News Home
Quick Bites
News Archive
News Channel
Special Features
On AirNewsClassical
School Closings
WKSU Support
Funding for WKSU is made possible in part through support from the following businesses and organizations.

The Holden Arboretum

Wayside Furniture

Northeast Ohio Medical University

For more information on how your company or organization can support WKSU, download the WKSU Media Kit.

(WKSU Media Kit PDF icon )

Donate Your Vehicle to WKSU

Programs Schedule Make A Pledge Member BenefitsFAQ/HelpContact Us

Sequester cuts Northeast Ohio research
Federal agencies like Department of Defense and National Institutes of Health are reducing research funding to area universities

Mark Urycki
University of Akron researcher Liliana D'Alba is part of a team that studies nano structures in nature. The University of Akron has $50 million in federal requests for research funding.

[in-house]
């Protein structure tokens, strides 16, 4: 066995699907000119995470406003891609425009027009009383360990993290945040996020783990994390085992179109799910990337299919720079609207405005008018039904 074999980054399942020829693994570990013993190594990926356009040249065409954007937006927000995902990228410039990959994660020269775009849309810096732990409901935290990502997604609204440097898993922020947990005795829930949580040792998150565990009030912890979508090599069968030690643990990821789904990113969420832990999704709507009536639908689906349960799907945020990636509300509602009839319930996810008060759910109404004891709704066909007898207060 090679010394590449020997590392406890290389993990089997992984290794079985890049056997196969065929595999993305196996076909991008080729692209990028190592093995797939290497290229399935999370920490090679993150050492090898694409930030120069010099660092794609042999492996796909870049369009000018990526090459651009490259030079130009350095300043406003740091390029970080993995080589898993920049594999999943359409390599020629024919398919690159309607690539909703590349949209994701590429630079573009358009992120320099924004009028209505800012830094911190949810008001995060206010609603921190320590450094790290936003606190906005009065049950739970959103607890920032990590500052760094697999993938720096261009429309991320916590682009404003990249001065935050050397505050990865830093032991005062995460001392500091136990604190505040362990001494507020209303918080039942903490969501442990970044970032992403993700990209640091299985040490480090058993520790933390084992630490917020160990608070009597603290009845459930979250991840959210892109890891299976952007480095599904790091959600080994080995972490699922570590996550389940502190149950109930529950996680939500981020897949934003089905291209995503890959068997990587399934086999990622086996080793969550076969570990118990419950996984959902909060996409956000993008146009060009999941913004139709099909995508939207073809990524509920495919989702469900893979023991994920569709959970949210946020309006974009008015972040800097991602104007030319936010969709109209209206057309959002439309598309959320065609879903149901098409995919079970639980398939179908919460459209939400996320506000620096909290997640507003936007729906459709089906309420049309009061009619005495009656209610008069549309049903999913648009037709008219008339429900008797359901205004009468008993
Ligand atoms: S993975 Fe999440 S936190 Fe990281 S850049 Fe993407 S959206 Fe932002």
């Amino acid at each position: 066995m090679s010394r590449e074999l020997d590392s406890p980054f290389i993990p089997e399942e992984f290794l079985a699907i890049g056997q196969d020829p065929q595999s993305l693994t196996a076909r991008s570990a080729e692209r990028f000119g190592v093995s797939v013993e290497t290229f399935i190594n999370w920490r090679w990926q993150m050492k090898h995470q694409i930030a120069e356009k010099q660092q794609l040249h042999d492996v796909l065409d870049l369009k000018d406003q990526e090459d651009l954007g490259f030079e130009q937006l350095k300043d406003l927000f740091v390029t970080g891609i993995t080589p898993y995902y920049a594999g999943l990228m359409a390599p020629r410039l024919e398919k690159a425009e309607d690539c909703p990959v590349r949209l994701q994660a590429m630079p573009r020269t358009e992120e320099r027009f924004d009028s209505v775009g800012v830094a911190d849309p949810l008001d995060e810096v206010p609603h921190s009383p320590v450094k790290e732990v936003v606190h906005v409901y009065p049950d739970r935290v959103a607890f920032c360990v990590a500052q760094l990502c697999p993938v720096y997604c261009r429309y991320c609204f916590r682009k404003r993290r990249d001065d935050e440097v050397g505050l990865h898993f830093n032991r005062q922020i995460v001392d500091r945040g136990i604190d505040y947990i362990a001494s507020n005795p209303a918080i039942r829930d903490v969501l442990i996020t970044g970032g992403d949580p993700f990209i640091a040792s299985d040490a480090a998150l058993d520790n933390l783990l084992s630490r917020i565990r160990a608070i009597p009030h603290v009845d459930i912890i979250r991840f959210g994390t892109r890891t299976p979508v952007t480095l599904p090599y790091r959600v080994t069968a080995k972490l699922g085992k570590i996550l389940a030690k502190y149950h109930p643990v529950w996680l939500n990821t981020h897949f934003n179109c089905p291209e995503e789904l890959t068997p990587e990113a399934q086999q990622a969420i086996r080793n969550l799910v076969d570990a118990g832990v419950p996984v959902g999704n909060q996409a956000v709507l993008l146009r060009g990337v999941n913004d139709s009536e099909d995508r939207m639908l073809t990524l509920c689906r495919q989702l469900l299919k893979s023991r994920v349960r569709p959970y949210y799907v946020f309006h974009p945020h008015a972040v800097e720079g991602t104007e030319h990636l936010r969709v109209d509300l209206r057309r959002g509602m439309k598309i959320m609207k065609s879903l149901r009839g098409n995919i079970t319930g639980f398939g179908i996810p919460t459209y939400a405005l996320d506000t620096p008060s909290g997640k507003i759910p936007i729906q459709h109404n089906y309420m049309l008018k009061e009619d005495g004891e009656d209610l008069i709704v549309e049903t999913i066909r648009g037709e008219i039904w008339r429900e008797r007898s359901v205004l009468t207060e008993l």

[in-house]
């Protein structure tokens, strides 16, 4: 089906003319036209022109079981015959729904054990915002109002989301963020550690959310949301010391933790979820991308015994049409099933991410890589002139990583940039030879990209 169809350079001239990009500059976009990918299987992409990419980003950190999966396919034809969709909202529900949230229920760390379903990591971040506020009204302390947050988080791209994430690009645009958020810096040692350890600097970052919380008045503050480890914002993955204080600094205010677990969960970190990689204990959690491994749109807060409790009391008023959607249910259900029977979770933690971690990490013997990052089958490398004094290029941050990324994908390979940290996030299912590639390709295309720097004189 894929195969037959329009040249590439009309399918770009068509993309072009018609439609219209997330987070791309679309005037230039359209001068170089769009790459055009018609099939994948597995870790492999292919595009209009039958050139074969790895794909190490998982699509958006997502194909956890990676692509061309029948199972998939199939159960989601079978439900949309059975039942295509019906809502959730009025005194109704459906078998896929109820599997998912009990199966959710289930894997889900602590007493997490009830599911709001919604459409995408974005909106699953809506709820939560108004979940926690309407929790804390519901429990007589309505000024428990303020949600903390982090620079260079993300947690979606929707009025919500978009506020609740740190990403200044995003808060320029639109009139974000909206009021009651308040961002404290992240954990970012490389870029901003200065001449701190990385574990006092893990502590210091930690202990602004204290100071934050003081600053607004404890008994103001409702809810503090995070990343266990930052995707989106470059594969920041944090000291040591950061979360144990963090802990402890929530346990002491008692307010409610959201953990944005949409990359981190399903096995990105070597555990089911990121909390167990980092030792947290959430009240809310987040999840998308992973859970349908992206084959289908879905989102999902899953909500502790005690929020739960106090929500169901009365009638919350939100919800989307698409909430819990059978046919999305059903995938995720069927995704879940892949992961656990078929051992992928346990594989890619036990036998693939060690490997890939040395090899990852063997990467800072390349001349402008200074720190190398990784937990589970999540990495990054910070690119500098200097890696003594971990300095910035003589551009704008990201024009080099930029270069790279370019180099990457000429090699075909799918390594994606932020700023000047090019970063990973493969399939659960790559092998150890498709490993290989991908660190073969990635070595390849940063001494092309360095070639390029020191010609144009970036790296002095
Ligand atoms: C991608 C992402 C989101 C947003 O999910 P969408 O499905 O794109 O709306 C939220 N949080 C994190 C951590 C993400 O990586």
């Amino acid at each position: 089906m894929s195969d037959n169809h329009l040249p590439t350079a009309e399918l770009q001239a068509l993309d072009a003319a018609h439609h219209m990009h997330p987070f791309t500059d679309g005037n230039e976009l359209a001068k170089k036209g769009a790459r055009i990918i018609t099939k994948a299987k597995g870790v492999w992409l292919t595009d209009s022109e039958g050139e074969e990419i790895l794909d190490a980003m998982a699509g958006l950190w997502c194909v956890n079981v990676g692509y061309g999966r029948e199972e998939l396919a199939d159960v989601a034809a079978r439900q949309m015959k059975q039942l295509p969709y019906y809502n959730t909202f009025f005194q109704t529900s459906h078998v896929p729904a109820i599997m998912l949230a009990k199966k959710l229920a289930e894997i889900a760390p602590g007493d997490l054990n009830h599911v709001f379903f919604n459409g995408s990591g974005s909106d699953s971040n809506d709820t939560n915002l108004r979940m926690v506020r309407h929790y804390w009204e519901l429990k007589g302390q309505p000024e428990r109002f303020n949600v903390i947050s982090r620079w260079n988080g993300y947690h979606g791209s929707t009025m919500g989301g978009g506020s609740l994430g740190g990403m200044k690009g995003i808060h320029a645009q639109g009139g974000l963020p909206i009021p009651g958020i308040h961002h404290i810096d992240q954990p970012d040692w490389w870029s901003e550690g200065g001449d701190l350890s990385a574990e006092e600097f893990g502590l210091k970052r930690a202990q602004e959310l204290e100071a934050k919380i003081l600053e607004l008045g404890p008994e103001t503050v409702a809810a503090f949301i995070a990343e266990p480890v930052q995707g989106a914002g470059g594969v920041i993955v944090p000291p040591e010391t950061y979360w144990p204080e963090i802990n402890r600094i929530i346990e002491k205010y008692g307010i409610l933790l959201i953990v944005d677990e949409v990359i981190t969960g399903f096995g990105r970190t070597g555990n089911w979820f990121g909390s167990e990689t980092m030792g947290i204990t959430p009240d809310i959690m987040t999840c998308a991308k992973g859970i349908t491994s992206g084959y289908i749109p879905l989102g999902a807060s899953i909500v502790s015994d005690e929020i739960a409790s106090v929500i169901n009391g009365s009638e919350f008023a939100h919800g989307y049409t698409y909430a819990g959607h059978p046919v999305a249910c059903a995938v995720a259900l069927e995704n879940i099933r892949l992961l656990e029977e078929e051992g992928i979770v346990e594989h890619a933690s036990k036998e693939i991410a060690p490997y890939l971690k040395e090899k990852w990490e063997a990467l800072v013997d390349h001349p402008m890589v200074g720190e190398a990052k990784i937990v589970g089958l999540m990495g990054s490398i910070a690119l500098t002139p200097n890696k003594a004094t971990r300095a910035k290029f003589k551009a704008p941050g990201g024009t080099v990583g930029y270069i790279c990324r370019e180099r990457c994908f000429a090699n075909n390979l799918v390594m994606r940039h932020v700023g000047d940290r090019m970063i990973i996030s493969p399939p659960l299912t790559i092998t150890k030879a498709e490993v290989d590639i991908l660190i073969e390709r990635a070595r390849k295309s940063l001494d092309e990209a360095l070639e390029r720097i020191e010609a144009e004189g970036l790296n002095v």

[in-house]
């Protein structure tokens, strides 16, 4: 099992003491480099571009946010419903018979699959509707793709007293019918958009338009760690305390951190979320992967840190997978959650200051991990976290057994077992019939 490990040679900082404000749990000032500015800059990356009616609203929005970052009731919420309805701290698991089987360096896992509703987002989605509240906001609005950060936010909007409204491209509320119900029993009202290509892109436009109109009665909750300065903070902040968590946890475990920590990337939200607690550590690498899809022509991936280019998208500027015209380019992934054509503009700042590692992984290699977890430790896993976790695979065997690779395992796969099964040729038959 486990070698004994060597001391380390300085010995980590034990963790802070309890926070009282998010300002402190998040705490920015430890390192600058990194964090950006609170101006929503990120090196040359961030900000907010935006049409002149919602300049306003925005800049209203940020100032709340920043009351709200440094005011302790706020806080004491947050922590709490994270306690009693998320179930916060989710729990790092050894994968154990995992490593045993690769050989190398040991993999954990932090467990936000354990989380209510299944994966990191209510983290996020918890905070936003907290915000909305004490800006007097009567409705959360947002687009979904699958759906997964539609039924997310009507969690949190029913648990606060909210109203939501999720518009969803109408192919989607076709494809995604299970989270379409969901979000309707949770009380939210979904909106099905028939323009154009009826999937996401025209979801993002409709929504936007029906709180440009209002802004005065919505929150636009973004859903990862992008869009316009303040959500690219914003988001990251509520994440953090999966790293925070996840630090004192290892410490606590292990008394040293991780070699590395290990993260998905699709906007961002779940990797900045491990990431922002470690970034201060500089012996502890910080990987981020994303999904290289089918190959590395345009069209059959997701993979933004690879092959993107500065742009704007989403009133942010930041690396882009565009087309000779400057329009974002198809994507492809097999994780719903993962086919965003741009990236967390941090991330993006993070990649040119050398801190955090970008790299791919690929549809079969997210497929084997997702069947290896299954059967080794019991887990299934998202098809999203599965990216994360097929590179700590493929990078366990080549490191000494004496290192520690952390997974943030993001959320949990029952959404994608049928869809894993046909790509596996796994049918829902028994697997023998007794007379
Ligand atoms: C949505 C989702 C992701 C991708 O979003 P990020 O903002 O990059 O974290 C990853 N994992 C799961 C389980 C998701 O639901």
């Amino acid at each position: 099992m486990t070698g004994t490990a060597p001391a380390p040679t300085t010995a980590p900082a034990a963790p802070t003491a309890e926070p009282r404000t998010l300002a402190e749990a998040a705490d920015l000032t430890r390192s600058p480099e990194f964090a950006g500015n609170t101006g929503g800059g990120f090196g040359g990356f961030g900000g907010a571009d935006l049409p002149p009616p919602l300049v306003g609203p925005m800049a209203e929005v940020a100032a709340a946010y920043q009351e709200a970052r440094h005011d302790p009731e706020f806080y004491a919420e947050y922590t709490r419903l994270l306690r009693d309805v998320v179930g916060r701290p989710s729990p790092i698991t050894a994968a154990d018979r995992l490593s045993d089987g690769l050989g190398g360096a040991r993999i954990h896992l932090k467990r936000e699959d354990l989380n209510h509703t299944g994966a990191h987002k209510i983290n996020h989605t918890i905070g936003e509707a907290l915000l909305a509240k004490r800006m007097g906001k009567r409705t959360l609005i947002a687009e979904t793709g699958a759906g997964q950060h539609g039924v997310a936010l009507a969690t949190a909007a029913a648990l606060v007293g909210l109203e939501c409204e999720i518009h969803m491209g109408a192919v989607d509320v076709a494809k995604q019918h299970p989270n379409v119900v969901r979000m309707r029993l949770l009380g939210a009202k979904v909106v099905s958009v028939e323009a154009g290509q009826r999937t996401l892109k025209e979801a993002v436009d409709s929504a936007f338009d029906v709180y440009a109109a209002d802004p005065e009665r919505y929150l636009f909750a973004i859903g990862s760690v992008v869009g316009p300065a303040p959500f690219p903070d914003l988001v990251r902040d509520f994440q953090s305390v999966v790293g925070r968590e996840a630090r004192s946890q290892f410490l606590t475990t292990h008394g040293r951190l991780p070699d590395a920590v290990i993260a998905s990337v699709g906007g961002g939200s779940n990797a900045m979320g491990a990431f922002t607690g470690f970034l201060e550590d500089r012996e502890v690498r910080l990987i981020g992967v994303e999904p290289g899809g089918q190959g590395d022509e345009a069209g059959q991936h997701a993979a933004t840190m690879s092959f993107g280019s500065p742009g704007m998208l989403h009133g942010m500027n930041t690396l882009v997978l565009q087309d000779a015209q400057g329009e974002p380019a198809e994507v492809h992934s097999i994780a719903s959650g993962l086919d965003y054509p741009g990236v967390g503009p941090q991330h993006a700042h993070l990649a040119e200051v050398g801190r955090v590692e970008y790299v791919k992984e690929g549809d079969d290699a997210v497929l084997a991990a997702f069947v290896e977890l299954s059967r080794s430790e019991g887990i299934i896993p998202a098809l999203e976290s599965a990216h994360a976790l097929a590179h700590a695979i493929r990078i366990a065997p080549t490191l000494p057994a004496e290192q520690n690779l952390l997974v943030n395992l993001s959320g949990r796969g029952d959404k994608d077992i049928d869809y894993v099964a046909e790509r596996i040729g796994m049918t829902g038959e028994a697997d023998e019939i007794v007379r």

Courtesy of Jeff St.Clair
Download (WKSU Only)
In The Region:
While many economists fear that cutbacks in government spending are slowing the economic recovery, area universities have their own fears.  Budget cuts under the federal sequestration agreement mean federal dollars for bio-medical, defense and other technology research at universities will be reduced. School officials fear that important discoveries and inventions will be missed or delayed.
Audio story

Other options:
Windows Media / MP3 Download (3:37)

It may not be noticeable, but every year federal money is sent to Ohio to help underwrite research at area universities.

The largest funder for research at the University of Akron, for example, is the Department of Defense, followed by the National Science Foundation, Department of Health and Human Services, and the Department of Transportation.

But the vice president of research at the school, George Newkome, recently told the board of trustees that the federal sequester cuts are squeezing that source of income this year. Newkome says he’ll need a month or two before he can tell how various federal agencies handle sequestration.

“When it went into effect, many of the agencies had already started to cut back because they knew it was coming," Newkome says. "So we’re now starting to feel that. I think all the universities in the United States are going through the same thing we are.”